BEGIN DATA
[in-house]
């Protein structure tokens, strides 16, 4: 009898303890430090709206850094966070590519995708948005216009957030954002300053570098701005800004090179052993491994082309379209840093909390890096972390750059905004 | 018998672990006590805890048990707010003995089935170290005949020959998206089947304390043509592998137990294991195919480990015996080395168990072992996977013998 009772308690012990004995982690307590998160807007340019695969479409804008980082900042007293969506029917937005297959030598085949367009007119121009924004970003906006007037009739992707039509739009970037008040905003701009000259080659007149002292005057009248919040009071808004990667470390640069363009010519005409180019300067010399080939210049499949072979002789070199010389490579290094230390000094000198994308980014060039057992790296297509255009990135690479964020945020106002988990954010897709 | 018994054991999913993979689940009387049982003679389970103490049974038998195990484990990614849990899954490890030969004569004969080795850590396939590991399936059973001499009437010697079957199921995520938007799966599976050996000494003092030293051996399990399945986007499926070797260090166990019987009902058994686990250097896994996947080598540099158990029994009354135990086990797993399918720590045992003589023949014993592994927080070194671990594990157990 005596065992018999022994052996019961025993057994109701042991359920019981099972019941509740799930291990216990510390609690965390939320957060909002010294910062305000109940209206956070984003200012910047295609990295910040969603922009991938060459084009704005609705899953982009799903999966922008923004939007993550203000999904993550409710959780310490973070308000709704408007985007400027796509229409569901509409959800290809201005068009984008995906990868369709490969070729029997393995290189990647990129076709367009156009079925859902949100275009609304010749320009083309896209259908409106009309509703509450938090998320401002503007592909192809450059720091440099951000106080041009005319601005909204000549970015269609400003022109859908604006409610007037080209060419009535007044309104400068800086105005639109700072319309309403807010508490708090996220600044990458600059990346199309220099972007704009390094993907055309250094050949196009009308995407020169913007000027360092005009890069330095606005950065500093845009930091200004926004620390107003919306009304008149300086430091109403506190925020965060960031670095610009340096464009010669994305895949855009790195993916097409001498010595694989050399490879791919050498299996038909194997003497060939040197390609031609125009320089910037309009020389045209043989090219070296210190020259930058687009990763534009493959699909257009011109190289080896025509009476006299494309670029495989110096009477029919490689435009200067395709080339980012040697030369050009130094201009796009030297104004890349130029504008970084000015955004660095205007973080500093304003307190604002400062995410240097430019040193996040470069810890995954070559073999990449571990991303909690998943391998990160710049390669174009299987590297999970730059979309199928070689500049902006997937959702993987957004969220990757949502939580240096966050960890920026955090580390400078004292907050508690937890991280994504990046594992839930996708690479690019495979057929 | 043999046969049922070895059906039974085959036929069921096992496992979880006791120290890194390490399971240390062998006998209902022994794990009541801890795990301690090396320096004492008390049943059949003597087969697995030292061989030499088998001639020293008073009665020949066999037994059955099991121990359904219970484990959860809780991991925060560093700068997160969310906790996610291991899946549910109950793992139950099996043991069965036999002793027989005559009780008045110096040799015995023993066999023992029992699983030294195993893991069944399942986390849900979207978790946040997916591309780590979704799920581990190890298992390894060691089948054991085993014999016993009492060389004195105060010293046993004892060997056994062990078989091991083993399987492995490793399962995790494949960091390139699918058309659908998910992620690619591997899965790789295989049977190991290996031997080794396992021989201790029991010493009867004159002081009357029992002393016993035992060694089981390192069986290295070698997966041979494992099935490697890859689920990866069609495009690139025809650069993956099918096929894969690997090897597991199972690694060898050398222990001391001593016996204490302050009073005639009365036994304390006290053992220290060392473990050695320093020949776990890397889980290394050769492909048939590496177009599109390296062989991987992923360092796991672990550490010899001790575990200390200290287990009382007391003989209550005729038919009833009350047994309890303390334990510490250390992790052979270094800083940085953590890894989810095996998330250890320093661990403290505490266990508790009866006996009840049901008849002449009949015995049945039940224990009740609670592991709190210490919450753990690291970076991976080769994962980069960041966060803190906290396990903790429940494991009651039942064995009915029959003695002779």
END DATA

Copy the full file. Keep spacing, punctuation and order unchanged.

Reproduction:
[in-house]
């Protein structure tokens, strides 16, 4: 009898303890430090709206850094966070590519995708948005216009957030954002300053570098701005800004090179052993491994082309379209840093909390890096972390750059905004 | 018998672990006590805890048990707010003995089935170290005949020959998206089947304390043509592998137990294991195919480990015996080395168990072992996977013998 009772308690012990004995982690307590998160807007340019695969479409804008980082900042007293969506029917937005297959030598085949367009007119121009924004970003906006007037009739992707039509739009970037008040905003701009000259080659007149002292005057009248919040009071808004990667470390640069363009010519005409180019300067010399080939210049499949072979002789070199010389490579290094230390000094000198994308980014060039057992790296297509255009990135690479964020945020106002988990954010897709 | 018994054991999913993979689940009387049982003679389970103490049974038998195990484990990614849990899954490890030969004569004969080795850590396939590991399936059973001499009437010697079957199921995520938007799966599976050996000494003092030293051996399990399945986007499926070797260090166990019987009902058994686990250097896994996947080598540099158990029994009354135990086990797993399918720590045992003589023949014993592994927080070194671990594990157990 005596065992018999022994052996019961025993057994109701042991359920019981099972019941509740799930291990216990510390609690965390939320957060909002010294910062305000109940209206956070984003200012910047295609990295910040969603922009991938060459084009704005609705899953982009799903999966922008923004939007993550203000999904993550409710959780310490973070308000709704408007985007400027796509229409569901509409959800290809201005068009984008995906990868369709490969070729029997393995290189990647990129076709367009156009079925859902949100275009609304010749320009083309896209259908409106009309509703509450938090998320401002503007592909192809450059720091440099951000106080041009005319601005909204000549970015269609400003022109859908604006409610007037080209060419009535007044309104400068800086105005639109700072319309309403807010508490708090996220600044990458600059990346199309220099972007704009390094993907055309250094050949196009009308995407020169913007000027360092005009890069330095606005950065500093845009930091200004926004620390107003919306009304008149300086430091109403506190925020965060960031670095610009340096464009010669994305895949855009790195993916097409001498010595694989050399490879791919050498299996038909194997003497060939040197390609031609125009320089910037309009020389045209043989090219070296210190020259930058687009990763534009493959699909257009011109190289080896025509009476006299494309670029495989110096009477029919490689435009200067395709080339980012040697030369050009130094201009796009030297104004890349130029504008970084000015955004660095205007973080500093304003307190604002400062995410240097430019040193996040470069810890995954070559073999990449571990991303909690998943391998990160710049390669174009299987590297999970730059979309199928070689500049902006997937959702993987957004969220990757949502939580240096966050960890920026955090580390400078004292907050508690937890991280994504990046594992839930996708690479690019495979057929 | 043999046969049922070895059906039974085959036929069921096992496992979880006791120290890194390490399971240390062998006998209902022994794990009541801890795990301690090396320096004492008390049943059949003597087969697995030292061989030499088998001639020293008073009665020949066999037994059955099991121990359904219970484990959860809780991991925060560093700068997160969310906790996610291991899946549910109950793992139950099996043991069965036999002793027989005559009780008045110096040799015995023993066999023992029992699983030294195993893991069944399942986390849900979207978790946040997916591309780590979704799920581990190890298992390894060691089948054991085993014999016993009492060389004195105060010293046993004892060997056994062990078989091991083993399987492995490793399962995790494949960091390139699918058309659908998910992620690619591997899965790789295989049977190991290996031997080794396992021989201790029991010493009867004159002081009357029992002393016993035992060694089981390192069986290295070698997966041979494992099935490697890859689920990866069609495009690139025809650069993956099918096929894969690997090897597991199972690694060898050398222990001391001593016996204490302050009073005639009365036994304390006290053992220290060392473990050695320093020949776990890397889980290394050769492909048939590496177009599109390296062989991987992923360092796991672990550490010899001790575990200390200290287990009382007391003989209550005729038919009833009350047994309890303390334990510490250390992790052979270094800083940085953590890894989810095996998330250890320093661990403290505490266990508790009866006996009840049901008849002449009949015995049945039940224990009740609670592991709190210490919450753990690291970076991976080769994962980069960041966060803190906290396990903790429940494991009651039942064995009915029959003695002779």